By Evagrius Scholasticus
(Ecclesiastical History; Bk. 3, Ch. 34)
SYMEON THE MONK
There lived also at Emessa, Symeon, a man who had so completely unclothed himself of vainglory as to appear insane to those who did not know him, although filled with all wisdom and divine grace. This Symeon lived principally in solitude, affording to none the means of knowing how and when he propitiated the Deity, nor his time of abstinence or eating. Frequently, too, on the public roads, he seemed to be deprived of self-possession, and to become utterly void of sense and intelligence, and entering at times into a tavern, he would eat, when he happened to be hungry, whatever food was within his reach. But if any one saluted him with an inclination of the head, he would leave the place angrily and hastily, through reluctance that his peculiar virtues should be detected by many persons. Such was the conduct of Symeon in public.
But there were some of his acquaintances, with whom he associated without any assumed appearances. One of his friends had a female domestic, who, having been debauched and become pregnant by some person, when she was urged by her owners to name the individual, said that Symeon had secretly cohabited with her and that she was pregnant by him; that she was ready to swear to the truth of this statement, and, if necessary, to convict him. On hearing this, Symeon assented, saying that he bore the flesh with its frailties; and when the story was universally spread, and Symeon, as it seemed, was deeply disgraced, he withdrew into retirement, as if from feelings of shame. When the woman's time had arrived, and she had been placed in the usual position, her throes, causing great and intolerable sufferings, brought her into imminent peril, but the birth made no progress. When, accordingly, they besought Symeon, who had come there by design, to pray for her, he openly declared that the woman would not be delivered before she had said who was the father of the child. And when she had done this, and named the real father, the delivery was instantaneous, as though by the midwifery of truth.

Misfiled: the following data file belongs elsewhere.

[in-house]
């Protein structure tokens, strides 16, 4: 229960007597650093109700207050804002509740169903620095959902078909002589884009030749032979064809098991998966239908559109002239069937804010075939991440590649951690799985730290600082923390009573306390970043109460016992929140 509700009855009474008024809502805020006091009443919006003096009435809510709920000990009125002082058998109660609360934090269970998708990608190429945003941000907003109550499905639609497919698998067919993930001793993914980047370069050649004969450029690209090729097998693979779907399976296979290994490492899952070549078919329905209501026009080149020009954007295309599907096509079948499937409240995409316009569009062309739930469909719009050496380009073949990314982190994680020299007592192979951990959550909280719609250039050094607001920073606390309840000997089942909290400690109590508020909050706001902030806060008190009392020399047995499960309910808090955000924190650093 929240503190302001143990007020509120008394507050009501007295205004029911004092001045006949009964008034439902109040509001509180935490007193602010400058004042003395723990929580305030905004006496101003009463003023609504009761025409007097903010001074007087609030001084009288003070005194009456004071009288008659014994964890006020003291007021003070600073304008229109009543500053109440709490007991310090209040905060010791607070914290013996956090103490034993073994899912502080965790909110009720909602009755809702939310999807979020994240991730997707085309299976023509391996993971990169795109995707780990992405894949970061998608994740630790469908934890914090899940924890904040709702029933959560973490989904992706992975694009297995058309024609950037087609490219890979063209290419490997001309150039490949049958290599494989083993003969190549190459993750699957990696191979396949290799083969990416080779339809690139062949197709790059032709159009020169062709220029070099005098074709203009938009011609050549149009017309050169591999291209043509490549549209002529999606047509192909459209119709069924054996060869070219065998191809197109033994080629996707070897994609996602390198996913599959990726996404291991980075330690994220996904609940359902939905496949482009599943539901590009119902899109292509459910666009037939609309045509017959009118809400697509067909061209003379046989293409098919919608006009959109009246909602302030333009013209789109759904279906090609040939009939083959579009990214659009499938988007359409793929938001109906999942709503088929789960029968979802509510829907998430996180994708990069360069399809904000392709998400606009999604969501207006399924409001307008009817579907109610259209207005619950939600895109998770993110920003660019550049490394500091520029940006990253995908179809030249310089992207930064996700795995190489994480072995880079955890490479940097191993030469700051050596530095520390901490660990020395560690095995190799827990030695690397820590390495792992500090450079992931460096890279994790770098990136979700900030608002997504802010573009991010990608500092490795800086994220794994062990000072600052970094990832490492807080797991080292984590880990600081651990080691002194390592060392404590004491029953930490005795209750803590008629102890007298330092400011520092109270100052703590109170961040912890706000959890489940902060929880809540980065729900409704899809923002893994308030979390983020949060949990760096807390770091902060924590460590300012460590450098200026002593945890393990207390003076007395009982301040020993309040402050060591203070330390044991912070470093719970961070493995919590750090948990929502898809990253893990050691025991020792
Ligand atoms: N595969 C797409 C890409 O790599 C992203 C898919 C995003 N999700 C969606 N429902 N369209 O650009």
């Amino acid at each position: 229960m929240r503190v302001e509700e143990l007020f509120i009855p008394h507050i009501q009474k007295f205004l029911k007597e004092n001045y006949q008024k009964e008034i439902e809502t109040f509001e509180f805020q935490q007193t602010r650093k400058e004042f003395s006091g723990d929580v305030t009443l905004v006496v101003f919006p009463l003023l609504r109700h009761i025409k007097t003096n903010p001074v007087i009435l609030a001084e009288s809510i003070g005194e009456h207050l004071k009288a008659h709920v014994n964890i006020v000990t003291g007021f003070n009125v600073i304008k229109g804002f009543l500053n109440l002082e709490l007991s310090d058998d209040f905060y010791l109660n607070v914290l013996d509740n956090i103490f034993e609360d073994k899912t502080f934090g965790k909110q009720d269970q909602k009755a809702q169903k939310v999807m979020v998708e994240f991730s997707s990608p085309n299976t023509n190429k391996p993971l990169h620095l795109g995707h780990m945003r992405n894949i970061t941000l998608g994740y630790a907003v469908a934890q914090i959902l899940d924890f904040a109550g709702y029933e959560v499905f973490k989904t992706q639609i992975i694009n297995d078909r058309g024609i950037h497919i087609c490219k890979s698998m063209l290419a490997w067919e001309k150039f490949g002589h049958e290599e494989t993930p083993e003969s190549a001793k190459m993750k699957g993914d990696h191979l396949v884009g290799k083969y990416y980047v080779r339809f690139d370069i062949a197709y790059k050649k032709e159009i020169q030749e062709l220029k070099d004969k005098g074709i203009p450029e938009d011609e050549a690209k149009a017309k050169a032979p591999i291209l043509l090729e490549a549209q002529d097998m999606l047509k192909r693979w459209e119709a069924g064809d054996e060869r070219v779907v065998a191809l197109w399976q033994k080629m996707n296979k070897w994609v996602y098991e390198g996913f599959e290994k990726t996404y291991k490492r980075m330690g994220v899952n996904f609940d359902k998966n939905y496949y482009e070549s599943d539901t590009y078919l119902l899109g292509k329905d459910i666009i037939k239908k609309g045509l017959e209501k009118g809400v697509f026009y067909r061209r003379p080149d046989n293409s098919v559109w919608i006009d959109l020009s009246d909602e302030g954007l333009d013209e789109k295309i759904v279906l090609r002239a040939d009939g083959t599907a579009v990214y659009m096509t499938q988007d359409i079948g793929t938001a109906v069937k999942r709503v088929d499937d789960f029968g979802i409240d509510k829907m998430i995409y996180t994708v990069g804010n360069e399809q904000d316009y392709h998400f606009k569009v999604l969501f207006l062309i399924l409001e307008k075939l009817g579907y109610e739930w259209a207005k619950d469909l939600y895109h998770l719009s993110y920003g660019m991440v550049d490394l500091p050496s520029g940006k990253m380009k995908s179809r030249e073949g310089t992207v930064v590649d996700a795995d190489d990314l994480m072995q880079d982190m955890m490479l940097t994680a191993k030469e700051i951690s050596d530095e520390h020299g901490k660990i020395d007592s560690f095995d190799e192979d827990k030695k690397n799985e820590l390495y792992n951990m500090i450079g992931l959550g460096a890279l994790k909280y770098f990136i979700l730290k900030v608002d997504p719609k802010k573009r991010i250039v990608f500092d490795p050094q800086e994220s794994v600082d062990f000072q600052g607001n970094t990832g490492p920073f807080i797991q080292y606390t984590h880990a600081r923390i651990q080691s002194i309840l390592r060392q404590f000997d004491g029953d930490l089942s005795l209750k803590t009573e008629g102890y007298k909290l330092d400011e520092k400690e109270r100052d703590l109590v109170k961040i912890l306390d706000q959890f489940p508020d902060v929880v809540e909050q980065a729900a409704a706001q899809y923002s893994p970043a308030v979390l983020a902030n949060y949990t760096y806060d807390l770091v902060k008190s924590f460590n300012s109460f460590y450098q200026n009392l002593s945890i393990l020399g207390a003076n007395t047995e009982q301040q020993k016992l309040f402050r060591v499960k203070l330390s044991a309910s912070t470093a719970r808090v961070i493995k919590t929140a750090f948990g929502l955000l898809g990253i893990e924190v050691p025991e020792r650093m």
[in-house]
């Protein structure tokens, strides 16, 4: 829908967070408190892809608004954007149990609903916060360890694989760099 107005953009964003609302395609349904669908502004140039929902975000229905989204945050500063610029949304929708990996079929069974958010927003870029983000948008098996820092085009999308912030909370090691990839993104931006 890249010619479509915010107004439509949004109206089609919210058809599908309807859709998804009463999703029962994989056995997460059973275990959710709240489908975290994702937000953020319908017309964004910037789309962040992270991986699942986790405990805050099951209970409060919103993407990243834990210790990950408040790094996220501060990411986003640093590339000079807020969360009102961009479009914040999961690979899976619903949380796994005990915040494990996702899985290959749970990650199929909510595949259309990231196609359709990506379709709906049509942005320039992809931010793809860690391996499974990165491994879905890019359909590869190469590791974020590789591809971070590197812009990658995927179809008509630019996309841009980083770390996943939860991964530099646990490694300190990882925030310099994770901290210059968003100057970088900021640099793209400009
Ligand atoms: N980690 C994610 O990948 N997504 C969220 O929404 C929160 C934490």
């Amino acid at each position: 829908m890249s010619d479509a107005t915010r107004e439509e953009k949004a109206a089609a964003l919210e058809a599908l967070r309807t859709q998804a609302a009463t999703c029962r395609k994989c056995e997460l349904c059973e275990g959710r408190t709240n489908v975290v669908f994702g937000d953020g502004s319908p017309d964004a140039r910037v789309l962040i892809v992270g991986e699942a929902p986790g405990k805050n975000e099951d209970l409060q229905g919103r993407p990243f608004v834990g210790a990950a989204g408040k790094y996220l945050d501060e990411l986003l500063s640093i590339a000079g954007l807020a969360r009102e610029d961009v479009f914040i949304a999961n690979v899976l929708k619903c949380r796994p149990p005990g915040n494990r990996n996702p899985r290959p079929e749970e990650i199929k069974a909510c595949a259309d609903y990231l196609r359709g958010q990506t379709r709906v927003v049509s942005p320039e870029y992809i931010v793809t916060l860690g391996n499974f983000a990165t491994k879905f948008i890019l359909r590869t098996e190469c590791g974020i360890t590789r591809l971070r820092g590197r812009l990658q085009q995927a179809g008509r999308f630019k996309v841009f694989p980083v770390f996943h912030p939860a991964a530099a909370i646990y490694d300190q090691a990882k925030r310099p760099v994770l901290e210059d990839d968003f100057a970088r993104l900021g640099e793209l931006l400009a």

He once was seen to enter the chamber of a courtesan, and having closed the door, he remained alone with her a considerable time; and when, again opening it, he went away looking round on all sides lest any one should see him, suspicion rose to so high a pitch, that those who witnessed it, brought out the woman, and inquired what was the nature of Symeon's visit to her and continuance with her for so long a time. She swore that, from want of necessaries, she had tasted nothing but water for three days past, and that Symeon had brought her victuals and a vessel of wine; that, having closed the door, he set a table before her and bid her make a meal, and satisfy her hunger, after her sufferings from want of food. She then produced the remains of what had been set before her.
Also at the approach of the earthquake which visited Phoenicia Maritima, and by which Berytus, Byblus, and Tripolis especially suffered, raising a whip in his hand, he struck the greater part of the columns in the forum, exclaiming, "Stand still, if there shall be occasion to dance." Inasmuch as none of his actions were unmeaning, those who were present carefully marked which were the columns he passed by without striking them. These were soon afterwards thrown down by the effects of the earthquake. Many other things he also did which require a separate treatise.